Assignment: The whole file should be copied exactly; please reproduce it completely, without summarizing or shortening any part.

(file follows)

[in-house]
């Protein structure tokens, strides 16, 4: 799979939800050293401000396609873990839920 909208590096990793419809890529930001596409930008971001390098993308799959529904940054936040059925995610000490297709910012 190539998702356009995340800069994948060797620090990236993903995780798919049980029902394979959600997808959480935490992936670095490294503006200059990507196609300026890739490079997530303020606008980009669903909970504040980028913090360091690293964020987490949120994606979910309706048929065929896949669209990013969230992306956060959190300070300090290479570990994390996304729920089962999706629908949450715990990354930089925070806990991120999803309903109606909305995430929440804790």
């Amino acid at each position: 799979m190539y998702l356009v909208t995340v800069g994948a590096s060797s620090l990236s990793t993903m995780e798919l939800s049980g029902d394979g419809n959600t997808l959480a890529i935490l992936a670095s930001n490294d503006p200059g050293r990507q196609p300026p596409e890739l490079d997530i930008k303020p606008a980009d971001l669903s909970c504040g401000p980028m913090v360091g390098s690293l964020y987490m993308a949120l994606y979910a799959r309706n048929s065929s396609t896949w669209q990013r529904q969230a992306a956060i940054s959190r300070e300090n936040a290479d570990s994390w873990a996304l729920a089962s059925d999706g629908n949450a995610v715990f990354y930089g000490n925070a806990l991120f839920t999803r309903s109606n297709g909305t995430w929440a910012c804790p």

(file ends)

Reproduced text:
[in-house]
């Protein structure tokens, strides 16, 4: 799979939800050293401000396609873990839920 909208590096990793419809890529930001596409930008971001390098993308799959529904940054936040059925995610000490297709910012 190539998702356009995340800069994948060797620090990236993903995780798919049980029902394979959600997808959480935490992936670095490294503006200059990507196609300026890739490079997530303020606008980009669903909970504040980028913090360091690293964020987490949120994606979910309706048929065929896949669209990013969230992306956060959190300070300090290479570990994390996304729920089962999706629908949450715990990354930089925070806990991120999803309903109606909305995430929440804790």
């Amino acid at each position: 799979m190539y998702l356009v909208t995340v800069g994948a590096s060797s620090l990236s990793t993903m995780e798919l939800s049980g029902d394979g419809n959600t997808l959480a890529i935490l992936a670095s930001n490294d503006p200059g050293r990507q196609p300026p596409e890739l490079d997530i930008k303020p606008a980009d971001l669903s909970c504040g401000p980028m913090v360091g390098s690293l964020y987490m993308a949120l994606y979910a799959r309706n048929s065929s396609t896949w669209q990013r529904q969230a992306a956060i940054s959190r300070e300090n936040a290479d570990s994390w873990a996304l729920a089962s059925d999706g629908n949450a995610v715990f990354y930089g000490n925070a806990l991120f839920t999803r309903s109606n297709g909305t995430w929440a910012c804790p």